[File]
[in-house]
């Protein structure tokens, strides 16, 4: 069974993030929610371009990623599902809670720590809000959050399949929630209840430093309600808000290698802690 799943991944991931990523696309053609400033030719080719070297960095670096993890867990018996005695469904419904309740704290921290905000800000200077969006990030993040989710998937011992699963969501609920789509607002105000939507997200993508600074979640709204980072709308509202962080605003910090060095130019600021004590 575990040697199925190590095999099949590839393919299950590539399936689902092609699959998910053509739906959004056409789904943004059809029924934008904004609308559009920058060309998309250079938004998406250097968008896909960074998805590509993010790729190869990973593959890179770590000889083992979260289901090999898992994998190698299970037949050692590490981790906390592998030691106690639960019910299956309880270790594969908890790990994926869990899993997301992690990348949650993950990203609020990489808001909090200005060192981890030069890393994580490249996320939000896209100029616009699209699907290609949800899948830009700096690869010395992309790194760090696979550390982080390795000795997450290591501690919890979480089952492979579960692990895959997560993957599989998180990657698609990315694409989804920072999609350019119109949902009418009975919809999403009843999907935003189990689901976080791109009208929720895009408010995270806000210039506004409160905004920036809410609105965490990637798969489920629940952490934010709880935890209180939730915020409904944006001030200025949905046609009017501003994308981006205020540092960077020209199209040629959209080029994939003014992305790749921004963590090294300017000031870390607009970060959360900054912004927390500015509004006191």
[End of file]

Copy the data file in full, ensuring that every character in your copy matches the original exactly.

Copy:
[in-house]
């Protein structure tokens, strides 16, 4: 069974993030929610371009990623599902809670720590809000959050399949929630209840430093309600808000290698802690 799943991944991931990523696309053609400033030719080719070297960095670096993890867990018996005695469904419904309740704290921290905000800000200077969006990030993040989710998937011992699963969501609920789509607002105000939507997200993508600074979640709204980072709308509202962080605003910090060095130019600021004590 575990040697199925190590095999099949590839393919299950590539399936689902092609699959998910053509739906959004056409789904943004059809029924934008904004609308559009920058060309998309250079938004998406250097968008896909960074998805590509993010790729190869990973593959890179770590000889083992979260289901090999898992994998190698299970037949050692590490981790906390592998030691106690639960019910299956309880270790594969908890790990994926869990899993997301992690990348949650993950990203609020990489808001909090200005060192981890030069890393994580490249996320939000896209100029616009699209699907290609949800899948830009700096690869010395992309790194760090696979550390982080390795000795997450290591501690919890979480089952492979579960692990895959997560993957599989998180990657698609990315694409989804920072999609350019119109949902009418009975919809999403009843999907935003189990689901976080791109009208929720895009408010995270806000210039506004409160905004920036809410609105965490990637798969489920629940952490934010709880935890209180939730915020409904944006001030200025949905046609009017501003994308981006205020540092960077020209199209040629959209080029994939003014992305790749921004963590090294300017000031870390607009970060959360900054912004927390500015509004006191």